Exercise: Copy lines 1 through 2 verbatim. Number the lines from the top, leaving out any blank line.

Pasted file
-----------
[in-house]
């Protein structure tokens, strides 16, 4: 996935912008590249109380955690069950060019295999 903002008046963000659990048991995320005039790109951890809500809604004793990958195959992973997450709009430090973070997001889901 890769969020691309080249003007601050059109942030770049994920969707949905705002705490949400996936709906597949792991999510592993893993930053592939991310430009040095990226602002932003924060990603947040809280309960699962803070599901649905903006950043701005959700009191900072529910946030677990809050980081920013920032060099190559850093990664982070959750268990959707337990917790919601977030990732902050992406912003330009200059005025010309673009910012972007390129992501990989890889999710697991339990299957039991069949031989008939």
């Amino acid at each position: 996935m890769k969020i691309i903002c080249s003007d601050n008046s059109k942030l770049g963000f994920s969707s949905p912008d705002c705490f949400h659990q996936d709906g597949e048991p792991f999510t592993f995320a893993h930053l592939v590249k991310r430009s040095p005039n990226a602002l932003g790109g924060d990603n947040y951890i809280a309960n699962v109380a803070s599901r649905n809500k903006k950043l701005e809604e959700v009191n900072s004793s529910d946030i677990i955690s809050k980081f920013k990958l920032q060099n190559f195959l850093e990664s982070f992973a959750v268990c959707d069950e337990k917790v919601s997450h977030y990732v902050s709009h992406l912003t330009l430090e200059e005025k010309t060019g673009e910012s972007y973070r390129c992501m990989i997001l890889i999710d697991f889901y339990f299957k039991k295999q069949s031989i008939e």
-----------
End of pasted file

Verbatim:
[in-house]
């Protein structure tokens, strides 16, 4: 996935912008590249109380955690069950060019295999 903002008046963000659990048991995320005039790109951890809500809604004793990958195959992973997450709009430090973070997001889901 890769969020691309080249003007601050059109942030770049994920969707949905705002705490949400996936709906597949792991999510592993893993930053592939991310430009040095990226602002932003924060990603947040809280309960699962803070599901649905903006950043701005959700009191900072529910946030677990809050980081920013920032060099190559850093990664982070959750268990959707337990917790919601977030990732902050992406912003330009200059005025010309673009910012972007390129992501990989890889999710697991339990299957039991069949031989008939």